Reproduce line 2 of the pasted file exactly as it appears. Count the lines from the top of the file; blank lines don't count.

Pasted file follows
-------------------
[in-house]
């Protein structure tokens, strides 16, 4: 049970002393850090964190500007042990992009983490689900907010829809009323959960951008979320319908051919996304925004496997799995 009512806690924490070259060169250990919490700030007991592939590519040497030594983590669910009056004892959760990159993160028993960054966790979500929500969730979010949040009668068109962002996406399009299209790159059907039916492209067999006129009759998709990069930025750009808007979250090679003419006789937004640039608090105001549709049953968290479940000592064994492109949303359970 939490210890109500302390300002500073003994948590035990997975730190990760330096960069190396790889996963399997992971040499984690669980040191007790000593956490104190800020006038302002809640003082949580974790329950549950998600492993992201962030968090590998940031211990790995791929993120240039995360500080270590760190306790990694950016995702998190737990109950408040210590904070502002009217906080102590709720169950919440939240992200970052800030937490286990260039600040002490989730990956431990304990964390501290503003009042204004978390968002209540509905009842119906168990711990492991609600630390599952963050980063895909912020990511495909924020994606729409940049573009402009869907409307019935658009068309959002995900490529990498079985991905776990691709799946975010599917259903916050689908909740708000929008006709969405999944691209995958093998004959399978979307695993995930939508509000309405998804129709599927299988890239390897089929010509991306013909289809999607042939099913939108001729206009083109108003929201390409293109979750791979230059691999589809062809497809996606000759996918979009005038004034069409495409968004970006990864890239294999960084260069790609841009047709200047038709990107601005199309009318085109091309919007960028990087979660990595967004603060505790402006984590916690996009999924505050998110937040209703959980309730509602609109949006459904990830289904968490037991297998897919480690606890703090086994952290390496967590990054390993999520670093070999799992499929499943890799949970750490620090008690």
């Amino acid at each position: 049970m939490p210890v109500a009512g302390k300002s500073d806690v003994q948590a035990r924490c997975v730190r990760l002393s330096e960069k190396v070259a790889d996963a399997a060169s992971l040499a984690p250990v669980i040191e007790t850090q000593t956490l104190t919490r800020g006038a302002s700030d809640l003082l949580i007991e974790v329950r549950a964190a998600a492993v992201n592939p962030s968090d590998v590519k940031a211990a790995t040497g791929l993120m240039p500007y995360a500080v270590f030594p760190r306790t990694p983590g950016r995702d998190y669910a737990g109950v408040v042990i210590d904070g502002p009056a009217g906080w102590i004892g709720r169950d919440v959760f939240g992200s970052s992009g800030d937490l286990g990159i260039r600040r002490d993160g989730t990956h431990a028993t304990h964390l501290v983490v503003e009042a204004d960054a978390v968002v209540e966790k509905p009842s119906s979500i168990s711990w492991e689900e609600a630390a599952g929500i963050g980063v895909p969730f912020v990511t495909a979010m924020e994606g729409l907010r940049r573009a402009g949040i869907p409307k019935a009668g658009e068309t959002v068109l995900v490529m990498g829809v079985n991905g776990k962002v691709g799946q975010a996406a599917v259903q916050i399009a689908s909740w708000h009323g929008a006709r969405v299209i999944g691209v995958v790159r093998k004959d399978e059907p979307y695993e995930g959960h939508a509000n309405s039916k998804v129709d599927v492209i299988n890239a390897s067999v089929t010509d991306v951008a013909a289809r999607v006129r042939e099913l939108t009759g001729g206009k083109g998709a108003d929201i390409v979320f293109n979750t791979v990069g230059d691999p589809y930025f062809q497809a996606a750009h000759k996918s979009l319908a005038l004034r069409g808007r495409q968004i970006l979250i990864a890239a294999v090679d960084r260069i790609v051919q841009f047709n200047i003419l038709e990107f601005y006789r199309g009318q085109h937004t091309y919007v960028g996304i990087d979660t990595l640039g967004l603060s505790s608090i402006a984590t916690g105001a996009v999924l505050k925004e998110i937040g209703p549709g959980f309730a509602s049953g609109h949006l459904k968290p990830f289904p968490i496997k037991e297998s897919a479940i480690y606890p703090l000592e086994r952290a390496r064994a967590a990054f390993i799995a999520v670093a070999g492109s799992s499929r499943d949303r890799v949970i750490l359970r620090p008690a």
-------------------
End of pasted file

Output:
């Protein structure tokens, strides 16, 4: 049970002393850090964190500007042990992009983490689900907010829809009323959960951008979320319908051919996304925004496997799995 009512806690924490070259060169250990919490700030007991592939590519040497030594983590669910009056004892959760990159993160028993960054966790979500929500969730979010949040009668068109962002996406399009299209790159059907039916492209067999006129009759998709990069930025750009808007979250090679003419006789937004640039608090105001549709049953968290479940000592064994492109949303359970 939490210890109500302390300002500073003994948590035990997975730190990760330096960069190396790889996963399997992971040499984690669980040191007790000593956490104190800020006038302002809640003082949580974790329950549950998600492993992201962030968090590998940031211990790995791929993120240039995360500080270590760190306790990694950016995702998190737990109950408040210590904070502002009217906080102590709720169950919440939240992200970052800030937490286990260039600040002490989730990956431990304990964390501290503003009042204004978390968002209540509905009842119906168990711990492991609600630390599952963050980063895909912020990511495909924020994606729409940049573009402009869907409307019935658009068309959002995900490529990498079985991905776990691709799946975010599917259903916050689908909740708000929008006709969405999944691209995958093998004959399978979307695993995930939508509000309405998804129709599927299988890239390897089929010509991306013909289809999607042939099913939108001729206009083109108003929201390409293109979750791979230059691999589809062809497809996606000759996918979009005038004034069409495409968004970006990864890239294999960084260069790609841009047709200047038709990107601005199309009318085109091309919007960028990087979660990595967004603060505790402006984590916690996009999924505050998110937040209703959980309730509602609109949006459904990830289904968490037991297998897919480690606890703090086994952290390496967590990054390993999520670093070999799992499929499943890799949970750490620090008690």